“A mile of road get you nowhere, a mile of runway can get you anywhere” is an old aviation proverb. It is only partly true since less than half a mile is enough to operate a STOL airplane.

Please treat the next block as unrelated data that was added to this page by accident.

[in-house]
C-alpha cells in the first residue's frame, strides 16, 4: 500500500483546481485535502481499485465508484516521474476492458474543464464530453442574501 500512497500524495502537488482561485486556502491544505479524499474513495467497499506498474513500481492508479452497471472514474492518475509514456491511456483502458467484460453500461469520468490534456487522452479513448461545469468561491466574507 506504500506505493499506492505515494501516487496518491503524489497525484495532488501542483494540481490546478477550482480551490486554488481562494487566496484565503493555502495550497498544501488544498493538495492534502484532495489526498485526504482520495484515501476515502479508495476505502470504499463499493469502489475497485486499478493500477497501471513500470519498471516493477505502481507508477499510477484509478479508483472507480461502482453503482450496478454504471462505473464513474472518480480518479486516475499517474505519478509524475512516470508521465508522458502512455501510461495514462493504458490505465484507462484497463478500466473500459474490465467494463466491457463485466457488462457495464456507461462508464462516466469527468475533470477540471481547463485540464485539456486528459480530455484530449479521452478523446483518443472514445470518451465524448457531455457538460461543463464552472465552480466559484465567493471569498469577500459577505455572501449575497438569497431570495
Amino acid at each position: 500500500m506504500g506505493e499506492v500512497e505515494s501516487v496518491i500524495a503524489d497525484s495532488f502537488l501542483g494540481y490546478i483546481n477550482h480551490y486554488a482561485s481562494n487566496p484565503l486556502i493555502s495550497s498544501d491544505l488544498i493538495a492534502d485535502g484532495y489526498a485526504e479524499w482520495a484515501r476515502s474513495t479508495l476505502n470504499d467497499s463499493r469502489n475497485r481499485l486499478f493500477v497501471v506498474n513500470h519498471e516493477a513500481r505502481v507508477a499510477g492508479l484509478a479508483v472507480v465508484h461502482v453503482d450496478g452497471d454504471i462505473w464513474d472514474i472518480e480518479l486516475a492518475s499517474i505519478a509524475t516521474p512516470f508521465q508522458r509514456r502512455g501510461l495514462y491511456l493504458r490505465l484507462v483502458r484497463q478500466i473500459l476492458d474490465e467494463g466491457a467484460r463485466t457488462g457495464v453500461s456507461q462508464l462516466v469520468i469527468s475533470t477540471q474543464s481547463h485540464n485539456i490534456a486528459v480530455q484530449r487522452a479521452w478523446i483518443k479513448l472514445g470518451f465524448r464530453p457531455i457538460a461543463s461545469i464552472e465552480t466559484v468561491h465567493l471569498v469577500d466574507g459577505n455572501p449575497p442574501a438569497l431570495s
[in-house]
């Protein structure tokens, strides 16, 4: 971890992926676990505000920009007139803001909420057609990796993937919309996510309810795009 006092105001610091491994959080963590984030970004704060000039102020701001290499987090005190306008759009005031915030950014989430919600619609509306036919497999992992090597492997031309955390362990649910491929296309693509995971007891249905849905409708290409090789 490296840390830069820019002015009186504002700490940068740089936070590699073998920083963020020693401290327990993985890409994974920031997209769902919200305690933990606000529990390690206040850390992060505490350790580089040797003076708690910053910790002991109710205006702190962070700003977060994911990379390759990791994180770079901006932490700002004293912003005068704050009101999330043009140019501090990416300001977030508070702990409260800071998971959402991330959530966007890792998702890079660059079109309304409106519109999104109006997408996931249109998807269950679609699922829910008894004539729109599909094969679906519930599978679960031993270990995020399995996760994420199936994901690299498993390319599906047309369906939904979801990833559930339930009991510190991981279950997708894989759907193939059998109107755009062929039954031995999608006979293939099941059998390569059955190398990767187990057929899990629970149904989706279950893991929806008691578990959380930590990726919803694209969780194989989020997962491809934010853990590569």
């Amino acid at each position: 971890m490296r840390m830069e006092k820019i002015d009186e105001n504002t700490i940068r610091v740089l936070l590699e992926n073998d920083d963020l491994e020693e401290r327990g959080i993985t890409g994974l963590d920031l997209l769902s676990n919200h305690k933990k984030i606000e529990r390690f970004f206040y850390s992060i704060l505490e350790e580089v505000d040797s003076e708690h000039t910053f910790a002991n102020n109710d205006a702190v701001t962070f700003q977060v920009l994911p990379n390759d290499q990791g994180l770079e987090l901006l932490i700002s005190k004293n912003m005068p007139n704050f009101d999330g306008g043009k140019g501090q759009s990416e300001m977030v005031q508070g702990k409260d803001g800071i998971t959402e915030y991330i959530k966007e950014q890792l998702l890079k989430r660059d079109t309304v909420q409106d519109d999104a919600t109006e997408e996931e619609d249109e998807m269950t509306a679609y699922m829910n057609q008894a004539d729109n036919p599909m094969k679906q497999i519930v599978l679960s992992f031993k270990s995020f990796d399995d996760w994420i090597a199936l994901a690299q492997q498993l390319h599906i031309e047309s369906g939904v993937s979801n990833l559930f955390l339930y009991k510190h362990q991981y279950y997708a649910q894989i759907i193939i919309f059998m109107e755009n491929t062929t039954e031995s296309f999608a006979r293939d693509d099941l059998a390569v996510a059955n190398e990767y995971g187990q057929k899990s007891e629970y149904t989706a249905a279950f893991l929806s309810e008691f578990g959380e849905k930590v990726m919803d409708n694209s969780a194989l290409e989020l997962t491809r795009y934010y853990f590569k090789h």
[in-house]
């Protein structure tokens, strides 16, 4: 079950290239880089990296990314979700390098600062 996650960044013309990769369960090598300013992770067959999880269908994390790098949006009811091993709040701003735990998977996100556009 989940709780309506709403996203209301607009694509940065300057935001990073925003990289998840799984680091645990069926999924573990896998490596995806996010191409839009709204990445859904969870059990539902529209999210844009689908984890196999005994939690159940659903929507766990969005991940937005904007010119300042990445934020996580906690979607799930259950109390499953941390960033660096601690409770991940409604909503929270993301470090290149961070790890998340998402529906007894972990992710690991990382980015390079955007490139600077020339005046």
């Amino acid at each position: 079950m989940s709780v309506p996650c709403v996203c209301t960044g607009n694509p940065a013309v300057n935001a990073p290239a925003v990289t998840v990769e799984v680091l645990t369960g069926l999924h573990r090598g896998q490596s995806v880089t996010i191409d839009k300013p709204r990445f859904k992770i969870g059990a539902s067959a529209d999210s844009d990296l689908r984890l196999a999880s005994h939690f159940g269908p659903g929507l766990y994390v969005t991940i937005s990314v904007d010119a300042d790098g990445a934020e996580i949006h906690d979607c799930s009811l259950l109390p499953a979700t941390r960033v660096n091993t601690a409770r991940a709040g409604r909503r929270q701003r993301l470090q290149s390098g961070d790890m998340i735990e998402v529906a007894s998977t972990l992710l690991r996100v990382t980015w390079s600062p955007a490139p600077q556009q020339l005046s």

STOL means Short Take Off and Landing. A STOL Port is hence an airport designed for airplanes with STOL capability, i.e. that it can take-off and land shorter than normal aircrafts. The STOL ports are most often built where a regular airport cannot be built due to terrain limitations, or other operational limitations like close vicinity to populated areas. STOL ports can also be built specifically in a network of STOL operations to provide remote areas or smaller communities with the advantage of having an airport. Norway built 30 STOL ports in the Western and Northern regions in the sixties. with daily scheduled routes with Twin Otter aircrafts operated by the Airline Widerøe. The Norwegian STOL port standard was 800 meters long runways, which were suitable for the De Havilland Twin Otter airplanes in uses then. It was long enough to meet the requirement of Take-Offs with a speed which allowed full control if an engine failure on the most critical engine occurred. Below that speed an engine failure would lead to loss of control as the aileron and rudder did not have enough airflow to counter for the yaw / roll caused by asymmetric trust from the live engine and drag caused by the propeller on the “dead” engine.